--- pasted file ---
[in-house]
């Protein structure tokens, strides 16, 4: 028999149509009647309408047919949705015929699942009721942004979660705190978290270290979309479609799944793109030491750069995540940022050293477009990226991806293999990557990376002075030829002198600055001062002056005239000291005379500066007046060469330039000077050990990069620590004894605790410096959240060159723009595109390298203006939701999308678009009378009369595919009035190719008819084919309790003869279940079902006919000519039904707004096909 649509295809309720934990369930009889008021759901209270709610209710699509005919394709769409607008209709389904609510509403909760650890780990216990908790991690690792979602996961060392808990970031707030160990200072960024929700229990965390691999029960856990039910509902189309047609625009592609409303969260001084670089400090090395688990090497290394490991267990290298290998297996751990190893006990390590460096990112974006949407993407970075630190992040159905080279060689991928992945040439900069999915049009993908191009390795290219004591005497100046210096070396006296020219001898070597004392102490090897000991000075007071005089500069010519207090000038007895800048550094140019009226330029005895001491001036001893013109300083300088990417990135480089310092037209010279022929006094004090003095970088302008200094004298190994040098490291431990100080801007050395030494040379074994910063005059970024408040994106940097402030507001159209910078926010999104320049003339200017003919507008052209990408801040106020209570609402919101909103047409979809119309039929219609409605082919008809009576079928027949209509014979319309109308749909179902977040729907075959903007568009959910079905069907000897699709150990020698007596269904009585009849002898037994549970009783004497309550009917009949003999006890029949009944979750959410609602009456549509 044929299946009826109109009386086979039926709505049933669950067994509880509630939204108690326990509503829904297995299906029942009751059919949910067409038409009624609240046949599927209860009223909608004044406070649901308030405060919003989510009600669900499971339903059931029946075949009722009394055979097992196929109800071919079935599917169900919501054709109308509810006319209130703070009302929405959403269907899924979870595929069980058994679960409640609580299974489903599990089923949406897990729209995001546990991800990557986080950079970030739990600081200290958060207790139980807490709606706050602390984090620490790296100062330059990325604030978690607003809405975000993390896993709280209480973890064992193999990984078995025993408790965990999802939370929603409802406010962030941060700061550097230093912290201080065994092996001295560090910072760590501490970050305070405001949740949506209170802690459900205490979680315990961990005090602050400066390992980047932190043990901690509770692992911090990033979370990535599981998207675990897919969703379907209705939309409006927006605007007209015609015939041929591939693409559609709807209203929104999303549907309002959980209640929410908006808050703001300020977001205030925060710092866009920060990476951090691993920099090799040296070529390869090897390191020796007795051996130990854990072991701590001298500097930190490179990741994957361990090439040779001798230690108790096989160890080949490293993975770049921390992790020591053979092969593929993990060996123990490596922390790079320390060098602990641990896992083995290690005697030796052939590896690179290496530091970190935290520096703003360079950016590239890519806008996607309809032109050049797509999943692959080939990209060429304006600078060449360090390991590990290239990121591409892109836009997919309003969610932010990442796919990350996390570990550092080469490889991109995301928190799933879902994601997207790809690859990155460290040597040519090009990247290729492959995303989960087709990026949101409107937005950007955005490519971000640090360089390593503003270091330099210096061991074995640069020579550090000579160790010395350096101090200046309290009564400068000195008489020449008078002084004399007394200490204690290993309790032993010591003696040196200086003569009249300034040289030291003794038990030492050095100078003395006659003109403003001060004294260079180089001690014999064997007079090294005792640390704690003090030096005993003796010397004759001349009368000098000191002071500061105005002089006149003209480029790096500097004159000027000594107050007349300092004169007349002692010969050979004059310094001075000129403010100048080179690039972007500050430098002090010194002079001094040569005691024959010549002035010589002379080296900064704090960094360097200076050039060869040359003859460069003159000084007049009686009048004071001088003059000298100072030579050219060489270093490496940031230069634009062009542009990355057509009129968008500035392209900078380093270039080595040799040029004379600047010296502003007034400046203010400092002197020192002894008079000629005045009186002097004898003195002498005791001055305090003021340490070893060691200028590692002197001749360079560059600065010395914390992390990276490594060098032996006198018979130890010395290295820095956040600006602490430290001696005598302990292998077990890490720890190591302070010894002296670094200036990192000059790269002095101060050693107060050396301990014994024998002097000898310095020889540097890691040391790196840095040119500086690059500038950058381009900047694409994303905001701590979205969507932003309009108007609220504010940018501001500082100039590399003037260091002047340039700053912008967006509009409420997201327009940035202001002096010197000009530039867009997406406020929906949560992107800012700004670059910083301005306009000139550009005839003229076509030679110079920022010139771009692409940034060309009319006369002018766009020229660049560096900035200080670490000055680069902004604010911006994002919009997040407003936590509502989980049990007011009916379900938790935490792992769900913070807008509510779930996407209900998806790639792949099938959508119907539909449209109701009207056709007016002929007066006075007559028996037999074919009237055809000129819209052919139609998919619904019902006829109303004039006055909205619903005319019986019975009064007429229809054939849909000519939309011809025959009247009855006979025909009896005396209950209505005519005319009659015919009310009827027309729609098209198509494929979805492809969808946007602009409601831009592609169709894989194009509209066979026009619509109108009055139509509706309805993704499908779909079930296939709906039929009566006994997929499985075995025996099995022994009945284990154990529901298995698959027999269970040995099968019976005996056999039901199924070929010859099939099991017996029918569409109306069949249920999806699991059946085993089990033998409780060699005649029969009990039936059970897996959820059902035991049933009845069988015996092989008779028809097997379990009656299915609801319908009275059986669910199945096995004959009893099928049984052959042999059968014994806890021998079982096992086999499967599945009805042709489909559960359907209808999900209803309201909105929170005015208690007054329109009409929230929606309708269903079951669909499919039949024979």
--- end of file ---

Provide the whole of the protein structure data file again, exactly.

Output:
[in-house]
């Protein structure tokens, strides 16, 4: 028999149509009647309408047919949705015929699942009721942004979660705190978290270290979309479609799944793109030491750069995540940022050293477009990226991806293999990557990376002075030829002198600055001062002056005239000291005379500066007046060469330039000077050990990069620590004894605790410096959240060159723009595109390298203006939701999308678009009378009369595919009035190719008819084919309790003869279940079902006919000519039904707004096909 649509295809309720934990369930009889008021759901209270709610209710699509005919394709769409607008209709389904609510509403909760650890780990216990908790991690690792979602996961060392808990970031707030160990200072960024929700229990965390691999029960856990039910509902189309047609625009592609409303969260001084670089400090090395688990090497290394490991267990290298290998297996751990190893006990390590460096990112974006949407993407970075630190992040159905080279060689991928992945040439900069999915049009993908191009390795290219004591005497100046210096070396006296020219001898070597004392102490090897000991000075007071005089500069010519207090000038007895800048550094140019009226330029005895001491001036001893013109300083300088990417990135480089310092037209010279022929006094004090003095970088302008200094004298190994040098490291431990100080801007050395030494040379074994910063005059970024408040994106940097402030507001159209910078926010999104320049003339200017003919507008052209990408801040106020209570609402919101909103047409979809119309039929219609409605082919008809009576079928027949209509014979319309109308749909179902977040729907075959903007568009959910079905069907000897699709150990020698007596269904009585009849002898037994549970009783004497309550009917009949003999006890029949009944979750959410609602009456549509 044929299946009826109109009386086979039926709505049933669950067994509880509630939204108690326990509503829904297995299906029942009751059919949910067409038409009624609240046949599927209860009223909608004044406070649901308030405060919003989510009600669900499971339903059931029946075949009722009394055979097992196929109800071919079935599917169900919501054709109308509810006319209130703070009302929405959403269907899924979870595929069980058994679960409640609580299974489903599990089923949406897990729209995001546990991800990557986080950079970030739990600081200290958060207790139980807490709606706050602390984090620490790296100062330059990325604030978690607003809405975000993390896993709280209480973890064992193999990984078995025993408790965990999802939370929603409802406010962030941060700061550097230093912290201080065994092996001295560090910072760590501490970050305070405001949740949506209170802690459900205490979680315990961990005090602050400066390992980047932190043990901690509770692992911090990033979370990535599981998207675990897919969703379907209705939309409006927006605007007209015609015939041929591939693409559609709807209203929104999303549907309002959980209640929410908006808050703001300020977001205030925060710092866009920060990476951090691993920099090799040296070529390869090897390191020796007795051996130990854990072991701590001298500097930190490179990741994957361990090439040779001798230690108790096989160890080949490293993975770049921390992790020591053979092969593929993990060996123990490596922390790079320390060098602990641990896992083995290690005697030796052939590896690179290496530091970190935290520096703003360079950016590239890519806008996607309809032109050049797509999943692959080939990209060429304006600078060449360090390991590990290239990121591409892109836009997919309003969610932010990442796919990350996390570990550092080469490889991109995301928190799933879902994601997207790809690859990155460290040597040519090009990247290729492959995303989960087709990026949101409107937005950007955005490519971000640090360089390593503003270091330099210096061991074995640069020579550090000579160790010395350096101090200046309290009564400068000195008489020449008078002084004399007394200490204690290993309790032993010591003696040196200086003569009249300034040289030291003794038990030492050095100078003395006659003109403003001060004294260079180089001690014999064997007079090294005792640390704690003090030096005993003796010397004759001349009368000098000191002071500061105005002089006149003209480029790096500097004159000027000594107050007349300092004169007349002692010969050979004059310094001075000129403010100048080179690039972007500050430098002090010194002079001094040569005691024959010549002035010589002379080296900064704090960094360097200076050039060869040359003859460069003159000084007049009686009048004071001088003059000298100072030579050219060489270093490496940031230069634009062009542009990355057509009129968008500035392209900078380093270039080595040799040029004379600047010296502003007034400046203010400092002197020192002894008079000629005045009186002097004898003195002498005791001055305090003021340490070893060691200028590692002197001749360079560059600065010395914390992390990276490594060098032996006198018979130890010395290295820095956040600006602490430290001696005598302990292998077990890490720890190591302070010894002296670094200036990192000059790269002095101060050693107060050396301990014994024998002097000898310095020889540097890691040391790196840095040119500086690059500038950058381009900047694409994303905001701590979205969507932003309009108007609220504010940018501001500082100039590399003037260091002047340039700053912008967006509009409420997201327009940035202001002096010197000009530039867009997406406020929906949560992107800012700004670059910083301005306009000139550009005839003229076509030679110079920022010139771009692409940034060309009319006369002018766009020229660049560096900035200080670490000055680069902004604010911006994002919009997040407003936590509502989980049990007011009916379900938790935490792992769900913070807008509510779930996407209900998806790639792949099938959508119907539909449209109701009207056709007016002929007066006075007559028996037999074919009237055809000129819209052919139609998919619904019902006829109303004039006055909205619903005319019986019975009064007429229809054939849909000519939309011809025959009247009855006979025909009896005396209950209505005519005319009659015919009310009827027309729609098209198509494929979805492809969808946007602009409601831009592609169709894989194009509209066979026009619509109108009055139509509706309805993704499908779909079930296939709906039929009566006994997929499985075995025996099995022994009945284990154990529901298995698959027999269970040995099968019976005996056999039901199924070929010859099939099991017996029918569409109306069949249920999806699991059946085993089990033998409780060699005649029969009990039936059970897996959820059902035991049933009845069988015996092989008779028809097997379990009656299915609801319908009275059986669910199945096995004959009893099928049984052959042999059968014994806890021998079982096992086999499967599945009805042709489909559960359907209808999900209803309201909105929170005015208690007054329109009409929230929606309708269903079951669909499919039949024979």